For me great animation is a marriage of two other big loves of mineóbeautiful art and captivating storytelling. You nail those things and it's almost guaranteed that you'll have my eyeballs glued to the screen. I grew up on Disney films like Little Mermaid and Beauty and the Beast so my tastes tend to unconsciously lean that way, however I love seeing animation that breaks new ground and really shows where the medium can go.
drawing, painting, animation, absorbing pop culture, animation, web design, writing, animation...
Animation that I love:
How to Train Your Dragon, Mary and Max, Tangled, Princess Mononoke, The Incredibles, Nightmare Before Christmas, Rescuers Down Under, ... etc. etc.
Fans who want to preserve their memory of Bugs, Daffy and the gang should probably steer clear. If however you like Michael Jordan and like the idea of seeing the toons playing basketball... meh, it's not all that bad.
Some of the songs were very good, while some were kinda forgettable.
Some of the humour was very good, while some was kinda meh.
Overall I came away with the impression that the film was trying too hard. Where the satire rolled off the cuff with Shrek, there were quite a few places in Enchanted where it felt forced. I liked the characters and I thought the strongest moments were those when they came to the forefront... Giselle interacting with Robert's daughter... or the dance at the end where I really did feel like I was watching the sweeping, live-action rendition of those moments at the end of Beauty and the Beast or Sleeping Beauty.
Generally the film was strongest when the wink-wink, nudge-nudge Disney allusions weren't quite so in your face.
It is a deeply engrossing movie with visuals that are so strange and yet not off-putting. That is usually the problem with something 'artsy' like this, that the oddness factor so completely alienates you from the viewing experience that it just becomes a long string of "oh my, that's messed up"... here I found I did care about the characters--their dilemmas and their futures--and yet the world was so beautiful and strange at the same time.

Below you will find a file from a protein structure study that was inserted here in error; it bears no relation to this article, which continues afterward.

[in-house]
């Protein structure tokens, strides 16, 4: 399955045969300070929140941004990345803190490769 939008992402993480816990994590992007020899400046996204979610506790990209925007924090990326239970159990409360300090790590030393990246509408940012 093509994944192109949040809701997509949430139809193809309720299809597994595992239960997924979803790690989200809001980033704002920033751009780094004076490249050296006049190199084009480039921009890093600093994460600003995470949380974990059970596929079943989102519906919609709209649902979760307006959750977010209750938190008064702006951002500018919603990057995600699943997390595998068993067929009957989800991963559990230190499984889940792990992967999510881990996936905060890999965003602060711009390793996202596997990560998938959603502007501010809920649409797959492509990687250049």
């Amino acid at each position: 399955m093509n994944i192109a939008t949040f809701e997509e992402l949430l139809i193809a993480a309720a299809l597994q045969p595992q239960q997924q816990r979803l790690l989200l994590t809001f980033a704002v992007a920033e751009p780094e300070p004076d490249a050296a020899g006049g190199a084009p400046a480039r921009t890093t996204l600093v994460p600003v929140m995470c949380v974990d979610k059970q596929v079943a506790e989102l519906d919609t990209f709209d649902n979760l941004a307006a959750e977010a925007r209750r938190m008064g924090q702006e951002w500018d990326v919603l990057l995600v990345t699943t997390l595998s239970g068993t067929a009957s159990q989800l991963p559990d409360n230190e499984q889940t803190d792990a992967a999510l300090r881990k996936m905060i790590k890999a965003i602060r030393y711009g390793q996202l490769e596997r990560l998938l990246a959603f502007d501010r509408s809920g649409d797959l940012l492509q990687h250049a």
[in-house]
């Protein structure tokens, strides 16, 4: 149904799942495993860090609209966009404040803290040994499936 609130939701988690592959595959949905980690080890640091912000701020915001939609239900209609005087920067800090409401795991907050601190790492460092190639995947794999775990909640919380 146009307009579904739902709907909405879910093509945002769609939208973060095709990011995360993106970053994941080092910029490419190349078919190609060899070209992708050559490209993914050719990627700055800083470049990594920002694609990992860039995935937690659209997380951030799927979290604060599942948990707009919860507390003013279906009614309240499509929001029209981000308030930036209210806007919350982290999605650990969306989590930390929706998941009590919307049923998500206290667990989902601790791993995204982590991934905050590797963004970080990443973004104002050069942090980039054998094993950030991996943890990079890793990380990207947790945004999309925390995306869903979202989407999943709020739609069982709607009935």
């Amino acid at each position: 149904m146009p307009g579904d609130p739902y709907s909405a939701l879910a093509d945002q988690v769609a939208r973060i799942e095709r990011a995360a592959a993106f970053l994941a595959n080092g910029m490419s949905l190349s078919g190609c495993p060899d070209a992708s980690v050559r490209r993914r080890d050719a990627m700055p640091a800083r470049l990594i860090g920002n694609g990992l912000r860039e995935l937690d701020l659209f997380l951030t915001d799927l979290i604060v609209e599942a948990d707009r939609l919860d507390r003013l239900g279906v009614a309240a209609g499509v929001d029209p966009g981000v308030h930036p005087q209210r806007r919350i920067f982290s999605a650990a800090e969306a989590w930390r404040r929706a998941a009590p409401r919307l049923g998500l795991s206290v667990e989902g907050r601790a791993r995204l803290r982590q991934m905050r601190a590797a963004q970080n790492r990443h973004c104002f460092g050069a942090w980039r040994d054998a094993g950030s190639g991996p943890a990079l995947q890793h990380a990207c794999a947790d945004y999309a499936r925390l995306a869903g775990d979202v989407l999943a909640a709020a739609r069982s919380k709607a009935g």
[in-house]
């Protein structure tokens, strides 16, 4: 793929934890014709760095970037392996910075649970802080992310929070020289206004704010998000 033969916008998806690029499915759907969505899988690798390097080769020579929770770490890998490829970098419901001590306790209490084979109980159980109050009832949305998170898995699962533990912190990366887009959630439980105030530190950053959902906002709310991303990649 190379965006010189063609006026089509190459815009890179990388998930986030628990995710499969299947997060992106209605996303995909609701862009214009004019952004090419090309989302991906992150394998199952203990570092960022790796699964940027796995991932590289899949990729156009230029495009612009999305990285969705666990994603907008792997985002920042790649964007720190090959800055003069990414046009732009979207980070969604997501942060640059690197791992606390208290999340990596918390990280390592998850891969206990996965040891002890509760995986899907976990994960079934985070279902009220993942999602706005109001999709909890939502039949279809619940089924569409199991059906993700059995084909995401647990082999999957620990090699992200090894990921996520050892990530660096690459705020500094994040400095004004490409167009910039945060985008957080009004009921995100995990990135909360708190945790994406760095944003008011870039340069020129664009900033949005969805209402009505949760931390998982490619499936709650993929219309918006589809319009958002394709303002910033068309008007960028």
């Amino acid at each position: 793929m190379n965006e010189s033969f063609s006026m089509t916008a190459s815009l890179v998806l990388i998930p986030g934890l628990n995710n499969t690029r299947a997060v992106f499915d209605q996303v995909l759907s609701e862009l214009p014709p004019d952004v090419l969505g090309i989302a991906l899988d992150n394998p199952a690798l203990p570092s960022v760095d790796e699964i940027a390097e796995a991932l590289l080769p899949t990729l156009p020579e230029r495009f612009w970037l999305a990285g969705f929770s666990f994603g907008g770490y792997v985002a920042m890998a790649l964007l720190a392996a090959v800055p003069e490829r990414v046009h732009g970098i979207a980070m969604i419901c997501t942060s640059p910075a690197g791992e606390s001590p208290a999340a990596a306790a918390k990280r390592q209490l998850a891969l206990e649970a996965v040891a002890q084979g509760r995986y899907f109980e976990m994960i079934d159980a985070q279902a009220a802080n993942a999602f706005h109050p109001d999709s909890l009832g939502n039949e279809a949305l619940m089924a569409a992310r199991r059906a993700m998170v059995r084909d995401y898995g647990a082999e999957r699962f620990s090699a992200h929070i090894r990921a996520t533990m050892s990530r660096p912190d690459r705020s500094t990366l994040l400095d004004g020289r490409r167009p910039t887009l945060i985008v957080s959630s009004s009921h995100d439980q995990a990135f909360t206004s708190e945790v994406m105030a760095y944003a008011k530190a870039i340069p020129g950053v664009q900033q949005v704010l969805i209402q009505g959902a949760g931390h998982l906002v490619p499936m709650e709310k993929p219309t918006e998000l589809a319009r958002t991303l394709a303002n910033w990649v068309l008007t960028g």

MirrorMask is a unique viewing experience that is worth checking out.
One further comment on the use of 3D animation in this film... why is it that CG visuals have been used to create everything from 'Gladiator' to 'Underworld' in live-action and yet in animation we've been doing a decade's worth of 'Toy Story's--at least in terms of visual style. MirrorMask was CG animation but it was no 'Toy Story' clone by any stretch... we NEED more films like this in the animation industry... taking a 90 degree turn off the beaten path and just going wherever imagination might take you...
I remember when this came out that I enjoyed it a great deal. It was funny, feel good and even a little touching in places. The animation was very impressive for its day and the live action actors do a good job.
I do however remember being a touch confused trying to figure out how old Casper was supposed to be... his character design doesn't provide any clues, so it was a touch odd when he would flip-flop between seeming very young and innocent... like maybe seven or eight years old... to being romantically jealous of the boy Kat likes... kid-jealous I could get--this is his first friend decades... but the romantic angle seemed a bit odd.
At any rate, that's the only real flaw I found with the story and it's a fairly minor one at that. All in all this was a fun, enjoyable film.
I remember enjoying this as a kid--which is the primary reason I hunted it down a few months back on eBay--but I don't think any but very young children would appreciate it now. Unfortunately I think older viewers would just feel it hasn't aged all that well.